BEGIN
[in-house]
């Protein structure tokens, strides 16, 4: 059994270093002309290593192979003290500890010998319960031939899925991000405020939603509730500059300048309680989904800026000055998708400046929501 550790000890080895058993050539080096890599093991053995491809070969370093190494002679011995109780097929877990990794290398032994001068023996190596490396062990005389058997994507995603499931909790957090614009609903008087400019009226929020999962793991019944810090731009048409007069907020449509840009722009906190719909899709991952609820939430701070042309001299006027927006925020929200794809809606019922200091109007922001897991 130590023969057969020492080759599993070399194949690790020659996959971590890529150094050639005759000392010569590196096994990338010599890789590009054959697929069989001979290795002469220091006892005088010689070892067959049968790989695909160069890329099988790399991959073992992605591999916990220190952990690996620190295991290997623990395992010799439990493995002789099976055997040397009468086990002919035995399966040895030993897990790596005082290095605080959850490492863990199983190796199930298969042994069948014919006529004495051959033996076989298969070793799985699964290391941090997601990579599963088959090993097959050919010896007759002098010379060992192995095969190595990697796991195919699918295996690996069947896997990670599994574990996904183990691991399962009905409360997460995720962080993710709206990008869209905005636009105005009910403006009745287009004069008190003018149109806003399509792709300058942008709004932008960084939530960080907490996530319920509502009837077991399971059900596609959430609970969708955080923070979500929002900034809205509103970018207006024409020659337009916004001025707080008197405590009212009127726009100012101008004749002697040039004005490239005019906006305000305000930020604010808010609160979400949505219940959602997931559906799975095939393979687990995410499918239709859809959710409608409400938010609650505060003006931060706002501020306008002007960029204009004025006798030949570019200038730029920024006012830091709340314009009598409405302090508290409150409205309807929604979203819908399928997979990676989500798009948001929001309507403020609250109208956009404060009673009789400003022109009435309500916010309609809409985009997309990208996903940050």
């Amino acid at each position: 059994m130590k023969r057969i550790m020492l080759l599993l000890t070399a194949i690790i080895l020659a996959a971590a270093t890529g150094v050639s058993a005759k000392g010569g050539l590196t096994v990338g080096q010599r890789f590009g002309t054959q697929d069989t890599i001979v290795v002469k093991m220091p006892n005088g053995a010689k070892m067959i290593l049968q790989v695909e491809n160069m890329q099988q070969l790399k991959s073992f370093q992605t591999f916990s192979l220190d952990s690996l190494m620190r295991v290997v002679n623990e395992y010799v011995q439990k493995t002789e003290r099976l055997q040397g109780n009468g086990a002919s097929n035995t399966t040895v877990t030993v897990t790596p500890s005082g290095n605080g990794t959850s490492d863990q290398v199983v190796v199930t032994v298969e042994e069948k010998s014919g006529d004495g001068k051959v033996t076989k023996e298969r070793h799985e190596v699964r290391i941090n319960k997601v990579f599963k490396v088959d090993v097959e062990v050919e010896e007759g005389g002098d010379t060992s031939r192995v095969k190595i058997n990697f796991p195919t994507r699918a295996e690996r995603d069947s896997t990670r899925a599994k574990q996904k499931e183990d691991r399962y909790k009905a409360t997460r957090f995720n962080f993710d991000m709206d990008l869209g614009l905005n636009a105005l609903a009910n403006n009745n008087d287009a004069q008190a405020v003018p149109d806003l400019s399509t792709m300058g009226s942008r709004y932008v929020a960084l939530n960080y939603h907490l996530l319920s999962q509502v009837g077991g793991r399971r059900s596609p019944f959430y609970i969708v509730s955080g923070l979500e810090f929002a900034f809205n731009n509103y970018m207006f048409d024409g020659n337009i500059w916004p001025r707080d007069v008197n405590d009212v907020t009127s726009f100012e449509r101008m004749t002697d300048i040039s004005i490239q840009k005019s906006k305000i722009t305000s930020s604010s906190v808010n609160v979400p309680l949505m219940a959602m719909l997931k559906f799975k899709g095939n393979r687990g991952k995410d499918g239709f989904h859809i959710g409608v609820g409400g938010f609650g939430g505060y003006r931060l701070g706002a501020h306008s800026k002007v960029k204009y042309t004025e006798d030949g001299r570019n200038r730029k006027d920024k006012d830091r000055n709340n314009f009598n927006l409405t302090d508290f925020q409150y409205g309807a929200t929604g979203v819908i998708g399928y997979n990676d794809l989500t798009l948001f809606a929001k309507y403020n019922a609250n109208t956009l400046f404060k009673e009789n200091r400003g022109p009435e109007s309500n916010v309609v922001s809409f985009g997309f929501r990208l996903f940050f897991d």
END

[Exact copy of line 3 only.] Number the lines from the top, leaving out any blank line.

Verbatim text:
């Amino acid at each position: 059994m130590k023969r057969i550790m020492l080759l599993l000890t070399a194949i690790i080895l020659a996959a971590a270093t890529g150094v050639s058993a005759k000392g010569g050539l590196t096994v990338g080096q010599r890789f590009g002309t054959q697929d069989t890599i001979v290795v002469k093991m220091p006892n005088g053995a010689k070892m067959i290593l049968q790989v695909e491809n160069m890329q099988q070969l790399k991959s073992f370093q992605t591999f916990s192979l220190d952990s690996l190494m620190r295991v290997v002679n623990e395992y010799v011995q439990k493995t002789e003290r099976l055997q040397g109780n009468g086990a002919s097929n035995t399966t040895v877990t030993v897990t790596p500890s005082g290095n605080g990794t959850s490492d863990q290398v199983v190796v199930t032994v298969e042994e069948k010998s014919g006529d004495g001068k051959v033996t076989k023996e298969r070793h799985e190596v699964r290391i941090n319960k997601v990579f599963k490396v088959d090993v097959e062990v050919e010896e007759g005389g002098d010379t060992s031939r192995v095969k190595i058997n990697f796991p195919t994507r699918a295996e690996r995603d069947s896997t990670r899925a599994k574990q996904k499931e183990d691991r399962y909790k009905a409360t997460r957090f995720n962080f993710d991000m709206d990008l869209g614009l905005n636009a105005l609903a009910n403006n009745n008087d287009a004069q008190a405020v003018p149109d806003l400019s399509t792709m300058g009226s942008r709004y932008v929020a960084l939530n960080y939603h907490l996530l319920s999962q509502v009837g077991g793991r399971r059900s596609p019944f959430y609970i969708v509730s955080g923070l979500e810090f929002a900034f809205n731009n509103y970018m207006f048409d024409g020659n337009i500059w916004p001025r707080d007069v008197n405590d009212v907020t009127s726009f100012e449509r101008m004749t002697d300048i040039s004005i490239q840009k005019s906006k305000i722009t305000s930020s604010s906190v808010n609160v979400p309680l949505m219940a959602m719909l997931k559906f799975k899709g095939n393979r687990g991952k995410d499918g239709f989904h859809i959710g409608v609820g409400g938010f609650g939430g505060y003006r931060l701070g706002a501020h306008s800026k002007v960029k204009y042309t004025e006798d030949g001299r570019n200038r730029k006027d920024k006012d830091r000055n709340n314009f009598n927006l409405t302090d508290f925020q409150y409205g309807a929200t929604g979203v819908i998708g399928y997979n990676d794809l989500t798009l948001f809606a929001k309507y403020n019922a609250n109208t956009l400046f404060k009673e009789n200091r400003g022109p009435e109007s309500n916010v309609v922001s809409f985009g997309f929501r990208l996903f940050f897991d």